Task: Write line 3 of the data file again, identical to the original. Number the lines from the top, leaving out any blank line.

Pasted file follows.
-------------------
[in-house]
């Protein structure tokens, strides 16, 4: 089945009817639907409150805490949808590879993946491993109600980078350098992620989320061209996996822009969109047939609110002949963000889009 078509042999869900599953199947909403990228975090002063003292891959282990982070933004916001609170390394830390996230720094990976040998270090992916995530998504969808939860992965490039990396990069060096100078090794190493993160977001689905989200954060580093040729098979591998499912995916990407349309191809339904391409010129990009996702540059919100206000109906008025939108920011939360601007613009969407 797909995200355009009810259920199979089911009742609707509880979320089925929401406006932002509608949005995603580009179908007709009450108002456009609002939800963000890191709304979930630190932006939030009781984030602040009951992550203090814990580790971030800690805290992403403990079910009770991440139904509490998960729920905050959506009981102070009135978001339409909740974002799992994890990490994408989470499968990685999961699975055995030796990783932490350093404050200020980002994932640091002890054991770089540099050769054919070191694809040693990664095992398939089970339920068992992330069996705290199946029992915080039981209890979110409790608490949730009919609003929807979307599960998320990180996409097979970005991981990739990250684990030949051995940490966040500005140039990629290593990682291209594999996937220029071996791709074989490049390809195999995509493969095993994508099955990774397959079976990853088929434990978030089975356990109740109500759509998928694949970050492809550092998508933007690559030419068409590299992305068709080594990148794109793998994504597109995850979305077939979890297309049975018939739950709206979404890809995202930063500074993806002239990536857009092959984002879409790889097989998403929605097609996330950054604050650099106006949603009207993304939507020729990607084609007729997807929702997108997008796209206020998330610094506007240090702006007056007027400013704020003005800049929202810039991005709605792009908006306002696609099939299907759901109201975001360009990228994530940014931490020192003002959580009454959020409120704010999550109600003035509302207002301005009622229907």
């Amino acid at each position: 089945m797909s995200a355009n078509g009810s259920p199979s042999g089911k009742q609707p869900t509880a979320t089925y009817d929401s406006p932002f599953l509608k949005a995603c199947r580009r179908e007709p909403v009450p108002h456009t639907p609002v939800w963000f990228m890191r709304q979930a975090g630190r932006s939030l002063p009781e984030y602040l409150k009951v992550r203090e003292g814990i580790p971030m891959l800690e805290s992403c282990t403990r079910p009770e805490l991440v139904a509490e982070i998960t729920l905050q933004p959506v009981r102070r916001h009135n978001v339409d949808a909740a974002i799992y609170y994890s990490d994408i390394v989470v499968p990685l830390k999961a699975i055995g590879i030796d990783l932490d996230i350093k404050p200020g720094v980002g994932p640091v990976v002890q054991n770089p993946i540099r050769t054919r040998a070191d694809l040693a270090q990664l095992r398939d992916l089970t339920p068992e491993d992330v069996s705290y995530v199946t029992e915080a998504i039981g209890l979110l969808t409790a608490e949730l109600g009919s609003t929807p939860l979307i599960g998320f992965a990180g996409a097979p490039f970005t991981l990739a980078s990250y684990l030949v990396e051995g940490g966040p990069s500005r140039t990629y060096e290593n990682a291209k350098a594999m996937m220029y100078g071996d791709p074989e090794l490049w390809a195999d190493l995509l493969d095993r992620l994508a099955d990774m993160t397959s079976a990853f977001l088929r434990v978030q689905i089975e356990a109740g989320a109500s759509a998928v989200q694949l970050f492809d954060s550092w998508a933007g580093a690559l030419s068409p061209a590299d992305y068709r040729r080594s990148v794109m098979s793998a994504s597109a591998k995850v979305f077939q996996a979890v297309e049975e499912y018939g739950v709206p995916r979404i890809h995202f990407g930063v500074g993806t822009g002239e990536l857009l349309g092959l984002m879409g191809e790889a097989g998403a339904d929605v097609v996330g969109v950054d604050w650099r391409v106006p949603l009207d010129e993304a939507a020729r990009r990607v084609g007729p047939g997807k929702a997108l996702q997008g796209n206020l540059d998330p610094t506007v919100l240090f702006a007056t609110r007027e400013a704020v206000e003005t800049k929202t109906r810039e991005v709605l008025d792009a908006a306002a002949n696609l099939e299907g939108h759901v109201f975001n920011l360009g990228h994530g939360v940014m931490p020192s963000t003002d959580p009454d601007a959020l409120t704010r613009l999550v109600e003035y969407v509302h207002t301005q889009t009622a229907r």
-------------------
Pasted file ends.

């Amino acid at each position: 089945m797909s995200a355009n078509g009810s259920p199979s042999g089911k009742q609707p869900t509880a979320t089925y009817d929401s406006p932002f599953l509608k949005a995603c199947r580009r179908e007709p909403v009450p108002h456009t639907p609002v939800w963000f990228m890191r709304q979930a975090g630190r932006s939030l002063p009781e984030y602040l409150k009951v992550r203090e003292g814990i580790p971030m891959l800690e805290s992403c282990t403990r079910p009770e805490l991440v139904a509490e982070i998960t729920l905050q933004p959506v009981r102070r916001h009135n978001v339409d949808a909740a974002i799992y609170y994890s990490d994408i390394v989470v499968p990685l830390k999961a699975i055995g590879i030796d990783l932490d996230i350093k404050p200020g720094v980002g994932p640091v990976v002890q054991n770089p993946i540099r050769t054919r040998a070191d694809l040693a270090q990664l095992r398939d992916l089970t339920p068992e491993d992330v069996s705290y995530v199946t029992e915080a998504i039981g209890l979110l969808t409790a608490e949730l109600g009919s609003t929807p939860l979307i599960g998320f992965a990180g996409a097979p490039f970005t991981l990739a980078s990250y684990l030949v990396e051995g940490g966040p990069s500005r140039t990629y060096e290593n990682a291209k350098a594999m996937m220029y100078g071996d791709p074989e090794l490049w390809a195999d190493l995509l493969d095993r992620l994508a099955d990774m993160t397959s079976a990853f977001l088929r434990v978030q689905i089975e356990a109740g989320a109500s759509a998928v989200q694949l970050f492809d954060s550092w998508a933007g580093a690559l030419s068409p061209a590299d992305y068709r040729r080594s990148v794109m098979s793998a994504s597109a591998k995850v979305f077939q996996a979890v297309e049975e499912y018939g739950v709206p995916r979404i890809h995202f990407g930063v500074g993806t822009g002239e990536l857009l349309g092959l984002m879409g191809e790889a097989g998403a339904d929605v097609v996330g969109v950054d604050w650099r391409v106006p949603l009207d010129e993304a939507a020729r990009r990607v084609g007729p047939g997807k929702a997108l996702q997008g796209n206020l540059d998330p610094t506007v919100l240090f702006a007056t609110r007027e400013a704020v206000e003005t800049k929202t109906r810039e991005v709605l008025d792009a908006a306002a002949n696609l099939e299907g939108h759901v109201f975001n920011l360009g990228h994530g939360v940014m931490p020192s963000t003002d959580p009454d601007a959020l409120t704010r613009l999550v109600e003035y969407v509302h207002t301005q889009t009622a229907r």